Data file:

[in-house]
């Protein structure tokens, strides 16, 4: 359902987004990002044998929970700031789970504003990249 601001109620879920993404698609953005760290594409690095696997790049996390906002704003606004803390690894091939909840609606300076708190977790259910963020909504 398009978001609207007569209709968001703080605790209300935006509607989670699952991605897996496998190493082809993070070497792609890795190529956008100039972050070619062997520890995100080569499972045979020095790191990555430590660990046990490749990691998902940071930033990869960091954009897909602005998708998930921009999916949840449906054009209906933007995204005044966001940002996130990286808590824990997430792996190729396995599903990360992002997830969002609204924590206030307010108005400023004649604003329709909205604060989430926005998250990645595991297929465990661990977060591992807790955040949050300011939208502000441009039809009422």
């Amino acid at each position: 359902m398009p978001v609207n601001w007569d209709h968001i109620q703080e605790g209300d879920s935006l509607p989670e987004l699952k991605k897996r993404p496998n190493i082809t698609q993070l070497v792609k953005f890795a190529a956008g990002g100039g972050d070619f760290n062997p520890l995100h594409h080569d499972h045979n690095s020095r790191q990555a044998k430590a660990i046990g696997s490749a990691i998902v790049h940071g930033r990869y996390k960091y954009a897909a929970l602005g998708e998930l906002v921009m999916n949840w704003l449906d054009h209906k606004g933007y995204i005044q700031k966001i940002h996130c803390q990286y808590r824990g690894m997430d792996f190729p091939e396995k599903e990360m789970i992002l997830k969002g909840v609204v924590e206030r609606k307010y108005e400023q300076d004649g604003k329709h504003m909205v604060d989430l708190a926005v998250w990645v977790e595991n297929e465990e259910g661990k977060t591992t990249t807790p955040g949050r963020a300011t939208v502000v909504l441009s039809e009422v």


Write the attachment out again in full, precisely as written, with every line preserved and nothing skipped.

[in-house]
């Protein structure tokens, strides 16, 4: 359902987004990002044998929970700031789970504003990249 601001109620879920993404698609953005760290594409690095696997790049996390906002704003606004803390690894091939909840609606300076708190977790259910963020909504 398009978001609207007569209709968001703080605790209300935006509607989670699952991605897996496998190493082809993070070497792609890795190529956008100039972050070619062997520890995100080569499972045979020095790191990555430590660990046990490749990691998902940071930033990869960091954009897909602005998708998930921009999916949840449906054009209906933007995204005044966001940002996130990286808590824990997430792996190729396995599903990360992002997830969002609204924590206030307010108005400023004649604003329709909205604060989430926005998250990645595991297929465990661990977060591992807790955040949050300011939208502000441009039809009422």
């Amino acid at each position: 359902m398009p978001v609207n601001w007569d209709h968001i109620q703080e605790g209300d879920s935006l509607p989670e987004l699952k991605k897996r993404p496998n190493i082809t698609q993070l070497v792609k953005f890795a190529a956008g990002g100039g972050d070619f760290n062997p520890l995100h594409h080569d499972h045979n690095s020095r790191q990555a044998k430590a660990i046990g696997s490749a990691i998902v790049h940071g930033r990869y996390k960091y954009a897909a929970l602005g998708e998930l906002v921009m999916n949840w704003l449906d054009h209906k606004g933007y995204i005044q700031k966001i940002h996130c803390q990286y808590r824990g690894m997430d792996f190729p091939e396995k599903e990360m789970i992002l997830k969002g909840v609204v924590e206030r609606k307010y108005e400023q300076d004649g604003k329709h504003m909205v604060d989430l708190a926005v998250w990645v977790e595991n297929e465990e259910g661990k977060t591992t990249t807790p955040g949050r963020a300011t939208v502000v909504l441009s039809e009422v």